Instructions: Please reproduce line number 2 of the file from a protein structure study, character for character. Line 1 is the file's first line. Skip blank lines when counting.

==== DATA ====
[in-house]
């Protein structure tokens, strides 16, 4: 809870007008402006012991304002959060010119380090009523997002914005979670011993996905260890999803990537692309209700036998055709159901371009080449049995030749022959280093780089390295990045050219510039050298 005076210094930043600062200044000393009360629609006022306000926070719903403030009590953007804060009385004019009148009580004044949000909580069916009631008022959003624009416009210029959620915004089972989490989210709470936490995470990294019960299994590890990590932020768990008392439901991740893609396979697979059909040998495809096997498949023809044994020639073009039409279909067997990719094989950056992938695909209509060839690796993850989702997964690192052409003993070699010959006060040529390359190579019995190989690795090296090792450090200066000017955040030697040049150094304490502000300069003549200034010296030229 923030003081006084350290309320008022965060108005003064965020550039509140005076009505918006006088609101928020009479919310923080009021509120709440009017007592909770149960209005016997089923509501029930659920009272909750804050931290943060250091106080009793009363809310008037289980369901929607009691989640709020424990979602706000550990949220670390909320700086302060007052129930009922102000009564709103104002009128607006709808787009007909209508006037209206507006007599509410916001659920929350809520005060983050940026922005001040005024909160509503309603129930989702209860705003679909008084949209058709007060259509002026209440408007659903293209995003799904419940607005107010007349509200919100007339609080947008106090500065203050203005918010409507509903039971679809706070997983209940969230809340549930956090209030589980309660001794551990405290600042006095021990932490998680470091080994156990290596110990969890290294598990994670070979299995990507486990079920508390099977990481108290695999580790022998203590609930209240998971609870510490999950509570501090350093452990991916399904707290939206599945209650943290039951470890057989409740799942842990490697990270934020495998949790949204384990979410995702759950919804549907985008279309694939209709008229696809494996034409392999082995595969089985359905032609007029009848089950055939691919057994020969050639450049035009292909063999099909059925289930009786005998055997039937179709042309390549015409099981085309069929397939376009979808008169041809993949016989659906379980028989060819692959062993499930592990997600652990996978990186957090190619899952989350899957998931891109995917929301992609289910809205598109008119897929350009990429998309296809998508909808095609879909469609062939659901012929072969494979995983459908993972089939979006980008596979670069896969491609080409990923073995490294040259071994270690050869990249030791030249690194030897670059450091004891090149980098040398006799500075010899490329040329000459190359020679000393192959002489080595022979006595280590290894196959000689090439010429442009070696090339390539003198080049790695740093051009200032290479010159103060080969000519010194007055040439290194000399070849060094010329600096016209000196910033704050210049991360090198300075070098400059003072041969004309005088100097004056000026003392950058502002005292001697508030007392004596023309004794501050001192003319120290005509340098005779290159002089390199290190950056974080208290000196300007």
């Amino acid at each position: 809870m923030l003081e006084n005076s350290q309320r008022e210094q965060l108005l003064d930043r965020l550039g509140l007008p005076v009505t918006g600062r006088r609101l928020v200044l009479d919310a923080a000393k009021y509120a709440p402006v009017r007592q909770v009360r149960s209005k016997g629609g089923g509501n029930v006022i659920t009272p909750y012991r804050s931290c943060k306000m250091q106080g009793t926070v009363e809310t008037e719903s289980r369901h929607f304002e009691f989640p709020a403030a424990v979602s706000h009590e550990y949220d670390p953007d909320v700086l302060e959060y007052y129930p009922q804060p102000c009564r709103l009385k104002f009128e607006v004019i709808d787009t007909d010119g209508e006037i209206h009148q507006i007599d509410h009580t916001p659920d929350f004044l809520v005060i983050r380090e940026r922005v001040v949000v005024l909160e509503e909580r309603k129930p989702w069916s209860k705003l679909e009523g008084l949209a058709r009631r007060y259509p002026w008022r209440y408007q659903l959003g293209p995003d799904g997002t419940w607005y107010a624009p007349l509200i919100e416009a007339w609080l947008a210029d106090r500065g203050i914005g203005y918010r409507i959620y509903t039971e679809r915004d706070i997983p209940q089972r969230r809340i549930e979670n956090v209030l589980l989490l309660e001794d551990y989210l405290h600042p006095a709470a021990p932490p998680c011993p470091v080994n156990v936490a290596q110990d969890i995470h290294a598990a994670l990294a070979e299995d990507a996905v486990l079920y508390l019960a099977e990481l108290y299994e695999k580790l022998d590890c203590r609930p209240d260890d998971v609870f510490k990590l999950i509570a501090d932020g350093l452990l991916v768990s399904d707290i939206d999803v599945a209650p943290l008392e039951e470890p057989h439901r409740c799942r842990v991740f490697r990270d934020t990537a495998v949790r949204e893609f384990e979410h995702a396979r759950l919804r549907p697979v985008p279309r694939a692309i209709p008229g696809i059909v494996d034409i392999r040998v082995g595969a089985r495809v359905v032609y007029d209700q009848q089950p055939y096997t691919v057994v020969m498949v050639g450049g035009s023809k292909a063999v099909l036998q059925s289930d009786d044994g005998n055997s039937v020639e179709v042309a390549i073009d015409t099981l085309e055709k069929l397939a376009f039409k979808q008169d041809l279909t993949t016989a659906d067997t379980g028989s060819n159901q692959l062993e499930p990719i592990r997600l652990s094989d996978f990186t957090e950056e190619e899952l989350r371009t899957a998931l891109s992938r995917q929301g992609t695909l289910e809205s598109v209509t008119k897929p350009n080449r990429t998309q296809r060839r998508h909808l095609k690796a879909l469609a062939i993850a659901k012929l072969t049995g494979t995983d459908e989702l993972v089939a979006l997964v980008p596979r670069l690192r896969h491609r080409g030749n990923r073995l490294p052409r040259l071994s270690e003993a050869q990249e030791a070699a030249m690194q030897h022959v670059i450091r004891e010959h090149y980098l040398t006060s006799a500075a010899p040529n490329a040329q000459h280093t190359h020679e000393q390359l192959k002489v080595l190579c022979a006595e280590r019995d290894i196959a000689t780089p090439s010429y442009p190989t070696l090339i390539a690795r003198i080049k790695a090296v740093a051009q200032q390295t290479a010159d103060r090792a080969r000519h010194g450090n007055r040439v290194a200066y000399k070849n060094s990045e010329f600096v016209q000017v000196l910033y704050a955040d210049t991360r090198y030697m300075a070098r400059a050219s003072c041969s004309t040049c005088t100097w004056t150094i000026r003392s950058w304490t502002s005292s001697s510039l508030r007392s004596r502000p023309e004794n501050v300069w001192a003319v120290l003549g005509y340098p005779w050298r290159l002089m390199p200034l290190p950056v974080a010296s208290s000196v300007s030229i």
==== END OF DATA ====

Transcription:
């Protein structure tokens, strides 16, 4: 809870007008402006012991304002959060010119380090009523997002914005979670011993996905260890999803990537692309209700036998055709159901371009080449049995030749022959280093780089390295990045050219510039050298 005076210094930043600062200044000393009360629609006022306000926070719903403030009590953007804060009385004019009148009580004044949000909580069916009631008022959003624009416009210029959620915004089972989490989210709470936490995470990294019960299994590890990590932020768990008392439901991740893609396979697979059909040998495809096997498949023809044994020639073009039409279909067997990719094989950056992938695909209509060839690796993850989702997964690192052409003993070699010959006060040529390359190579019995190989690795090296090792450090200066000017955040030697040049150094304490502000300069003549200034010296030229 923030003081006084350290309320008022965060108005003064965020550039509140005076009505918006006088609101928020009479919310923080009021509120709440009017007592909770149960209005016997089923509501029930659920009272909750804050931290943060250091106080009793009363809310008037289980369901929607009691989640709020424990979602706000550990949220670390909320700086302060007052129930009922102000009564709103104002009128607006709808787009007909209508006037209206507006007599509410916001659920929350809520005060983050940026922005001040005024909160509503309603129930989702209860705003679909008084949209058709007060259509002026209440408007659903293209995003799904419940607005107010007349509200919100007339609080947008106090500065203050203005918010409507509903039971679809706070997983209940969230809340549930956090209030589980309660001794551990405290600042006095021990932490998680470091080994156990290596110990969890290294598990994670070979299995990507486990079920508390099977990481108290695999580790022998203590609930209240998971609870510490999950509570501090350093452990991916399904707290939206599945209650943290039951470890057989409740799942842990490697990270934020495998949790949204384990979410995702759950919804549907985008279309694939209709008229696809494996034409392999082995595969089985359905032609007029009848089950055939691919057994020969050639450049035009292909063999099909059925289930009786005998055997039937179709042309390549015409099981085309069929397939376009979808008169041809993949016989659906379980028989060819692959062993499930592990997600652990996978990186957090190619899952989350899957998931891109995917929301992609289910809205598109008119897929350009990429998309296809998508909808095609879909469609062939659901012929072969494979995983459908993972089939979006980008596979670069896969491609080409990923073995490294040259071994270690050869990249030791030249690194030897670059450091004891090149980098040398006799500075010899490329040329000459190359020679000393192959002489080595022979006595280590290894196959000689090439010429442009070696090339390539003198080049790695740093051009200032290479010159103060080969000519010194007055040439290194000399070849060094010329600096016209000196910033704050210049991360090198300075070098400059003072041969004309005088100097004056000026003392950058502002005292001697508030007392004596023309004794501050001192003319120290005509340098005779290159002089390199290190950056974080208290000196300007």